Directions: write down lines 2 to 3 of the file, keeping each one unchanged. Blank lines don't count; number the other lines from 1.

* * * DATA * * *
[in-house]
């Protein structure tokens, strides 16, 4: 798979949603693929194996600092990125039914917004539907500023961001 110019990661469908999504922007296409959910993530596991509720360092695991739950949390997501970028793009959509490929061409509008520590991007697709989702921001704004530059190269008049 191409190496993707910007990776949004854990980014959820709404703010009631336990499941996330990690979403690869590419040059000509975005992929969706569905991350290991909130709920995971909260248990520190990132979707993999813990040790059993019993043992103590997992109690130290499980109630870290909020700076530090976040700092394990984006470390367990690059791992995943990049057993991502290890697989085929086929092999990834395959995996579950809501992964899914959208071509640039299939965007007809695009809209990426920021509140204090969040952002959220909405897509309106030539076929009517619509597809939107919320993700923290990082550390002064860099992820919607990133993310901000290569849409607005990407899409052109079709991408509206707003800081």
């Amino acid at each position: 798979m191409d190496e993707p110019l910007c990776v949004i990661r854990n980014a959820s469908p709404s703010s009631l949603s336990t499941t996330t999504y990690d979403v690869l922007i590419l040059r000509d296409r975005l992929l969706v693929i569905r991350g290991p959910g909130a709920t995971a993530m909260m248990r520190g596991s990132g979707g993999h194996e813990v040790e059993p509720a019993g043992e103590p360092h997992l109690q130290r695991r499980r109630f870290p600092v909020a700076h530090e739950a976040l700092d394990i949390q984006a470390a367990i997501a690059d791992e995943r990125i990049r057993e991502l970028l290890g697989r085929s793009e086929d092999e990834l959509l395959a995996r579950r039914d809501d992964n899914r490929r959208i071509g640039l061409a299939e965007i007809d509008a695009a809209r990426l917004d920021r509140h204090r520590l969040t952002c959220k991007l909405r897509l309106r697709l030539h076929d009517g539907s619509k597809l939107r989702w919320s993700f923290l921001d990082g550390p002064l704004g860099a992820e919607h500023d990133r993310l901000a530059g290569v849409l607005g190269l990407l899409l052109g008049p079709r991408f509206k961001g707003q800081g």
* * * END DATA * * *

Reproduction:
């Protein structure tokens, strides 16, 4: 798979949603693929194996600092990125039914917004539907500023961001 110019990661469908999504922007296409959910993530596991509720360092695991739950949390997501970028793009959509490929061409509008520590991007697709989702921001704004530059190269008049 191409190496993707910007990776949004854990980014959820709404703010009631336990499941996330990690979403690869590419040059000509975005992929969706569905991350290991909130709920995971909260248990520190990132979707993999813990040790059993019993043992103590997992109690130290499980109630870290909020700076530090976040700092394990984006470390367990690059791992995943990049057993991502290890697989085929086929092999990834395959995996579950809501992964899914959208071509640039299939965007007809695009809209990426920021509140204090969040952002959220909405897509309106030539076929009517619509597809939107919320993700923290990082550390002064860099992820919607990133993310901000290569849409607005990407899409052109079709991408509206707003800081």
């Amino acid at each position: 798979m191409d190496e993707p110019l910007c990776v949004i990661r854990n980014a959820s469908p709404s703010s009631l949603s336990t499941t996330t999504y990690d979403v690869l922007i590419l040059r000509d296409r975005l992929l969706v693929i569905r991350g290991p959910g909130a709920t995971a993530m909260m248990r520190g596991s990132g979707g993999h194996e813990v040790e059993p509720a019993g043992e103590p360092h997992l109690q130290r695991r499980r109630f870290p600092v909020a700076h530090e739950a976040l700092d394990i949390q984006a470390a367990i997501a690059d791992e995943r990125i990049r057993e991502l970028l290890g697989r085929s793009e086929d092999e990834l959509l395959a995996r579950r039914d809501d992964n899914r490929r959208i071509g640039l061409a299939e965007i007809d509008a695009a809209r990426l917004d920021r509140h204090r520590l969040t952002c959220k991007l909405r897509l309106r697709l030539h076929d009517g539907s619509k597809l939107r989702w919320s993700f923290l921001d990082g550390p002064l704004g860099a992820e919607h500023d990133r993310l901000a530059g290569v849409l607005g190269l990407l899409l052109g008049p079709r991408f509206k961001g707003q800081g």